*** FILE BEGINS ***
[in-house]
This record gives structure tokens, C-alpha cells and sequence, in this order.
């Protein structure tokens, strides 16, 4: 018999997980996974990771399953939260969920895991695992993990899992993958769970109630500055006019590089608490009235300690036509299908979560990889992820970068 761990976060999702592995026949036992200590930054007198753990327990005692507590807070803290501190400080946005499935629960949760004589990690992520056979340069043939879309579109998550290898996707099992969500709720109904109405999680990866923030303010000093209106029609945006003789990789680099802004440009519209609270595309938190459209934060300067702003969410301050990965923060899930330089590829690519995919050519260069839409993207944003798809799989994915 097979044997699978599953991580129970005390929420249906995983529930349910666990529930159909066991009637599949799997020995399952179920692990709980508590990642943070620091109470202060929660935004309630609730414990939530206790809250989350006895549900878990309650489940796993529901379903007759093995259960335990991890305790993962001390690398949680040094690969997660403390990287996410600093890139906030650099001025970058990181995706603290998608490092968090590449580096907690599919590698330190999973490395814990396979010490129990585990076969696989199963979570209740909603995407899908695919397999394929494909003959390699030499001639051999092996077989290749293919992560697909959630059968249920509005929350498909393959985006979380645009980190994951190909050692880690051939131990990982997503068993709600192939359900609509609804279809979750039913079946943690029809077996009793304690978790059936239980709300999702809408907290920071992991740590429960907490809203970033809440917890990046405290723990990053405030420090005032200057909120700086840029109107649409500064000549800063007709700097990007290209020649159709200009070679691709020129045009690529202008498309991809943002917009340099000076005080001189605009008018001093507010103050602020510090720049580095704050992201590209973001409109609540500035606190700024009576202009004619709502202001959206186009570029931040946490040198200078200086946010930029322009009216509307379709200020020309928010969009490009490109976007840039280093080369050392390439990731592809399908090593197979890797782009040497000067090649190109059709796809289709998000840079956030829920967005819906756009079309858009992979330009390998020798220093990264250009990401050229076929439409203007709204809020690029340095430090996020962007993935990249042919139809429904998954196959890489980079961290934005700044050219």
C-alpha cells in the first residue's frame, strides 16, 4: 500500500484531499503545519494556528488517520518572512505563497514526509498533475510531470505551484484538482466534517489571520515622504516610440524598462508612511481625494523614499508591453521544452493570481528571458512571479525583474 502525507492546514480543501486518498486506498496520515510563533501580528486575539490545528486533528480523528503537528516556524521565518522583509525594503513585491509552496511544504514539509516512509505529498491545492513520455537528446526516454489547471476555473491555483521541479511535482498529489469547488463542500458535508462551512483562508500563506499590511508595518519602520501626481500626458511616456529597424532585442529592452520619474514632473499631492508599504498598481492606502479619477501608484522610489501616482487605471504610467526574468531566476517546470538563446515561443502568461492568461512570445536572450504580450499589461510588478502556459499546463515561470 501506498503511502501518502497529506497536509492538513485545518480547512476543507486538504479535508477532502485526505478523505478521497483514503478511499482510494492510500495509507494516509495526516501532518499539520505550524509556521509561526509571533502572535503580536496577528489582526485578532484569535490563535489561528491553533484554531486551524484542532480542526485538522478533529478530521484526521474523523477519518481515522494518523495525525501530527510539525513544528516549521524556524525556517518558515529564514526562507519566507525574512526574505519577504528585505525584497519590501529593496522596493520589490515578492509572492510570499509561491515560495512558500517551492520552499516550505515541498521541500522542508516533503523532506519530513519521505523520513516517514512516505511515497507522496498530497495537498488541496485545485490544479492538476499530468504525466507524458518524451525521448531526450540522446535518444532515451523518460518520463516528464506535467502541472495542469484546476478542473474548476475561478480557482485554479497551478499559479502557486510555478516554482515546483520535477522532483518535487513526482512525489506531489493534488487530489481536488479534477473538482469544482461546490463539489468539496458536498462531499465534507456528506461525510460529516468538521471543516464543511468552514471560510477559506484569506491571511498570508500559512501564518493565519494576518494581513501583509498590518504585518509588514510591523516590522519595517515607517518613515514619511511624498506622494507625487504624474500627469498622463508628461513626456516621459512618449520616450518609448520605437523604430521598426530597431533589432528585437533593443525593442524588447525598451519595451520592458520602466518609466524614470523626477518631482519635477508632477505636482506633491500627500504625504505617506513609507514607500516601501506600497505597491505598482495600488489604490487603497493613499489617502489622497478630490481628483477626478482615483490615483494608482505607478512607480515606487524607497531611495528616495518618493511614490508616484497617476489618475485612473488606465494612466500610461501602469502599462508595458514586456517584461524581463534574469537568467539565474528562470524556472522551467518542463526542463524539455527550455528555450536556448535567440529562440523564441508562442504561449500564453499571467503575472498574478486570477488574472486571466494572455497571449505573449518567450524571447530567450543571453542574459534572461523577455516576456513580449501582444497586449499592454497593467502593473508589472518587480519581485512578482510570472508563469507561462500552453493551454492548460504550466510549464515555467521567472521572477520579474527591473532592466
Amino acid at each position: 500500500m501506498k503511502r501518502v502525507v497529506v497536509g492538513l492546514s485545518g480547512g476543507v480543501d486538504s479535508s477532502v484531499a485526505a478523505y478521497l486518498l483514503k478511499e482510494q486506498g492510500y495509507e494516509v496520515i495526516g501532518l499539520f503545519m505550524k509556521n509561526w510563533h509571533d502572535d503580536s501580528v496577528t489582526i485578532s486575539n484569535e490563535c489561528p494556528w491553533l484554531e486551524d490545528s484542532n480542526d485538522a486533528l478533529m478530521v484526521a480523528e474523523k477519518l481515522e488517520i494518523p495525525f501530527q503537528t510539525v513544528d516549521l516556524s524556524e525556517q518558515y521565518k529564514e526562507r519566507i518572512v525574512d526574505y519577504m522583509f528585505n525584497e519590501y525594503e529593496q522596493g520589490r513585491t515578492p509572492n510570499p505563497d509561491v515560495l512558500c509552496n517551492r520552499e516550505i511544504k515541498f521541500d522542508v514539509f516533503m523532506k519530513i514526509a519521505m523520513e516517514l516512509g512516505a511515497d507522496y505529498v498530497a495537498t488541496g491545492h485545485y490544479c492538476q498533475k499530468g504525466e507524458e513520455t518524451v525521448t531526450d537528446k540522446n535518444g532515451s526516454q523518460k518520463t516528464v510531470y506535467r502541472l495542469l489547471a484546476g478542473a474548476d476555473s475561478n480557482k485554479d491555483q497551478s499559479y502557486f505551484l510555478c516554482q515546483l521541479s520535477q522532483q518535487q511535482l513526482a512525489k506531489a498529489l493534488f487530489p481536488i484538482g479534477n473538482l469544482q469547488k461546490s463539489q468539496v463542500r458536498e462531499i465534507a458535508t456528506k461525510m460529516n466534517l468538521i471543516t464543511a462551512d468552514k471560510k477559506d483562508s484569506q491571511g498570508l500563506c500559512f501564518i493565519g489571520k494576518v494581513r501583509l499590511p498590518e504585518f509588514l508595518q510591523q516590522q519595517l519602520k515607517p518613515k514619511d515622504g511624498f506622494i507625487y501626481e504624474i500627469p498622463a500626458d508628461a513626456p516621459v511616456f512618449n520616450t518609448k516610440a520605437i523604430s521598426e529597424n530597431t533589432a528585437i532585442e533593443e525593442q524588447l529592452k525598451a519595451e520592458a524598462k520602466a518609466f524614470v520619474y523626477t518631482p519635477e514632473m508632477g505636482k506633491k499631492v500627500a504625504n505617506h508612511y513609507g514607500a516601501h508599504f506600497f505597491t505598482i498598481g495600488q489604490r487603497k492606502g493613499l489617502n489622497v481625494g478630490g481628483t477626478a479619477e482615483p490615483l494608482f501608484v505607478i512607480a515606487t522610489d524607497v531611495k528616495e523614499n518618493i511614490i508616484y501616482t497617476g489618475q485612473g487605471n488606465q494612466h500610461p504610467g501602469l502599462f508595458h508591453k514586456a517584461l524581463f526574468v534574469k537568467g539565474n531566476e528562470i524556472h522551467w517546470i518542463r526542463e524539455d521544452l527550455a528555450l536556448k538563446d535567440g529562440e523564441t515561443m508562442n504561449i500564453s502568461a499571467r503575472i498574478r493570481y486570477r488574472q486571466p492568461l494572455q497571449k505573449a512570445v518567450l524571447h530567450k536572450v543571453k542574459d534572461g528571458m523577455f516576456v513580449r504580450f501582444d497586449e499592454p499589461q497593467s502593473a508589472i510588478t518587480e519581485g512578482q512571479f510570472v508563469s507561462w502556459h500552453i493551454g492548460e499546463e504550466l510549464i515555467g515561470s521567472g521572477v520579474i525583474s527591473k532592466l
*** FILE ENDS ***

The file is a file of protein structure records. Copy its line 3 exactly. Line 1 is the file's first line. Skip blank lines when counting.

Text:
């Protein structure tokens, strides 16, 4: 018999997980996974990771399953939260969920895991695992993990899992993958769970109630500055006019590089608490009235300690036509299908979560990889992820970068 761990976060999702592995026949036992200590930054007198753990327990005692507590807070803290501190400080946005499935629960949760004589990690992520056979340069043939879309579109998550290898996707099992969500709720109904109405999680990866923030303010000093209106029609945006003789990789680099802004440009519209609270595309938190459209934060300067702003969410301050990965923060899930330089590829690519995919050519260069839409993207944003798809799989994915 097979044997699978599953991580129970005390929420249906995983529930349910666990529930159909066991009637599949799997020995399952179920692990709980508590990642943070620091109470202060929660935004309630609730414990939530206790809250989350006895549900878990309650489940796993529901379903007759093995259960335990991890305790993962001390690398949680040094690969997660403390990287996410600093890139906030650099001025970058990181995706603290998608490092968090590449580096907690599919590698330190999973490395814990396979010490129990585990076969696989199963979570209740909603995407899908695919397999394929494909003959390699030499001639051999092996077989290749293919992560697909959630059968249920509005929350498909393959985006979380645009980190994951190909050692880690051939131990990982997503068993709600192939359900609509609804279809979750039913079946943690029809077996009793304690978790059936239980709300999702809408907290920071992991740590429960907490809203970033809440917890990046405290723990990053405030420090005032200057909120700086840029109107649409500064000549800063007709700097990007290209020649159709200009070679691709020129045009690529202008498309991809943002917009340099000076005080001189605009008018001093507010103050602020510090720049580095704050992201590209973001409109609540500035606190700024009576202009004619709502202001959206186009570029931040946490040198200078200086946010930029322009009216509307379709200020020309928010969009490009490109976007840039280093080369050392390439990731592809399908090593197979890797782009040497000067090649190109059709796809289709998000840079956030829920967005819906756009079309858009992979330009390998020798220093990264250009990401050229076929439409203007709204809020690029340095430090996020962007993935990249042919139809429904998954196959890489980079961290934005700044050219």